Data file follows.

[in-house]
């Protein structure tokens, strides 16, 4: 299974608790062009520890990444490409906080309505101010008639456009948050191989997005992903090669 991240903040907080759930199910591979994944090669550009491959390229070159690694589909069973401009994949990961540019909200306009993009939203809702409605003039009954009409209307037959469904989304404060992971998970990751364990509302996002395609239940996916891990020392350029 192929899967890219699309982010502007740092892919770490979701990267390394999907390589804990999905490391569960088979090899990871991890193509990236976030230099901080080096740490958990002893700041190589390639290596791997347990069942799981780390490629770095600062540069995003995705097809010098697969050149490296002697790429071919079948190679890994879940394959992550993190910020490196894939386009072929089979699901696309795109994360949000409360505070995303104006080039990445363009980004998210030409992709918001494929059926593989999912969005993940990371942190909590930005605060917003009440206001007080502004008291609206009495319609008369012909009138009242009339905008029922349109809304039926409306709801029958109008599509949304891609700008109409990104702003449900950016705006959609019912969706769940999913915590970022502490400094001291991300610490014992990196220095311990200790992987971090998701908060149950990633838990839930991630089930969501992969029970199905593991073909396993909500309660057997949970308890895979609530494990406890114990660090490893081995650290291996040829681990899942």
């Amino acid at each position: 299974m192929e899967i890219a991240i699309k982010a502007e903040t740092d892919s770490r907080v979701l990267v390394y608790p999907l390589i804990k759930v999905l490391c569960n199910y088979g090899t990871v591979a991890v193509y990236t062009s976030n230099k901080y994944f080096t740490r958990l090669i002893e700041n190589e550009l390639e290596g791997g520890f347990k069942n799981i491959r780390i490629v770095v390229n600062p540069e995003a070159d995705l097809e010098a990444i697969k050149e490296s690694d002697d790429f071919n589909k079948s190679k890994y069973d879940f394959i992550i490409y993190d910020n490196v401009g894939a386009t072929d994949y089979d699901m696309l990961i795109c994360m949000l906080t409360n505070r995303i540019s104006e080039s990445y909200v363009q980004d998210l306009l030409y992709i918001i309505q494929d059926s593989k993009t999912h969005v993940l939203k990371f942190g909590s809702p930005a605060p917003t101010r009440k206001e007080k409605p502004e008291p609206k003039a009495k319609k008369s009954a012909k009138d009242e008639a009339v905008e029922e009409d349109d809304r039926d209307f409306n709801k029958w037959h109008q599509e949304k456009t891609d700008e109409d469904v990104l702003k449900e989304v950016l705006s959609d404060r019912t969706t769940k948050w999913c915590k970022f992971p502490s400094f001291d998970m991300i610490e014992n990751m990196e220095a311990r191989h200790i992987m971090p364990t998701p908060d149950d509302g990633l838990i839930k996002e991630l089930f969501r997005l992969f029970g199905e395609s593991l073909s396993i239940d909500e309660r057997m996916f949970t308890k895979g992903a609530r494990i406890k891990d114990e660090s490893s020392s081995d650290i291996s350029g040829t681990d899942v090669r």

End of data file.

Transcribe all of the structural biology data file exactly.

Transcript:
[in-house]
């Protein structure tokens, strides 16, 4: 299974608790062009520890990444490409906080309505101010008639456009948050191989997005992903090669 991240903040907080759930199910591979994944090669550009491959390229070159690694589909069973401009994949990961540019909200306009993009939203809702409605003039009954009409209307037959469904989304404060992971998970990751364990509302996002395609239940996916891990020392350029 192929899967890219699309982010502007740092892919770490979701990267390394999907390589804990999905490391569960088979090899990871991890193509990236976030230099901080080096740490958990002893700041190589390639290596791997347990069942799981780390490629770095600062540069995003995705097809010098697969050149490296002697790429071919079948190679890994879940394959992550993190910020490196894939386009072929089979699901696309795109994360949000409360505070995303104006080039990445363009980004998210030409992709918001494929059926593989999912969005993940990371942190909590930005605060917003009440206001007080502004008291609206009495319609008369012909009138009242009339905008029922349109809304039926409306709801029958109008599509949304891609700008109409990104702003449900950016705006959609019912969706769940999913915590970022502490400094001291991300610490014992990196220095311990200790992987971090998701908060149950990633838990839930991630089930969501992969029970199905593991073909396993909500309660057997949970308890895979609530494990406890114990660090490893081995650290291996040829681990899942």
């Amino acid at each position: 299974m192929e899967i890219a991240i699309k982010a502007e903040t740092d892919s770490r907080v979701l990267v390394y608790p999907l390589i804990k759930v999905l490391c569960n199910y088979g090899t990871v591979a991890v193509y990236t062009s976030n230099k901080y994944f080096t740490r958990l090669i002893e700041n190589e550009l390639e290596g791997g520890f347990k069942n799981i491959r780390i490629v770095v390229n600062p540069e995003a070159d995705l097809e010098a990444i697969k050149e490296s690694d002697d790429f071919n589909k079948s190679k890994y069973d879940f394959i992550i490409y993190d910020n490196v401009g894939a386009t072929d994949y089979d699901m696309l990961i795109c994360m949000l906080t409360n505070r995303i540019s104006e080039s990445y909200v363009q980004d998210l306009l030409y992709i918001i309505q494929d059926s593989k993009t999912h969005v993940l939203k990371f942190g909590s809702p930005a605060p917003t101010r009440k206001e007080k409605p502004e008291p609206k003039a009495k319609k008369s009954a012909k009138d009242e008639a009339v905008e029922e009409d349109d809304r039926d209307f409306n709801k029958w037959h109008q599509e949304k456009t891609d700008e109409d469904v990104l702003k449900e989304v950016l705006s959609d404060r019912t969706t769940k948050w999913c915590k970022f992971p502490s400094f001291d998970m991300i610490e014992n990751m990196e220095a311990r191989h200790i992987m971090p364990t998701p908060d149950d509302g990633l838990i839930k996002e991630l089930f969501r997005l992969f029970g199905e395609s593991l073909s396993i239940d909500e309660r057997m996916f949970t308890k895979g992903a609530r494990i406890k891990d114990e660090s490893s020392s081995d650290i291996s350029g040829t681990d899942v090669r």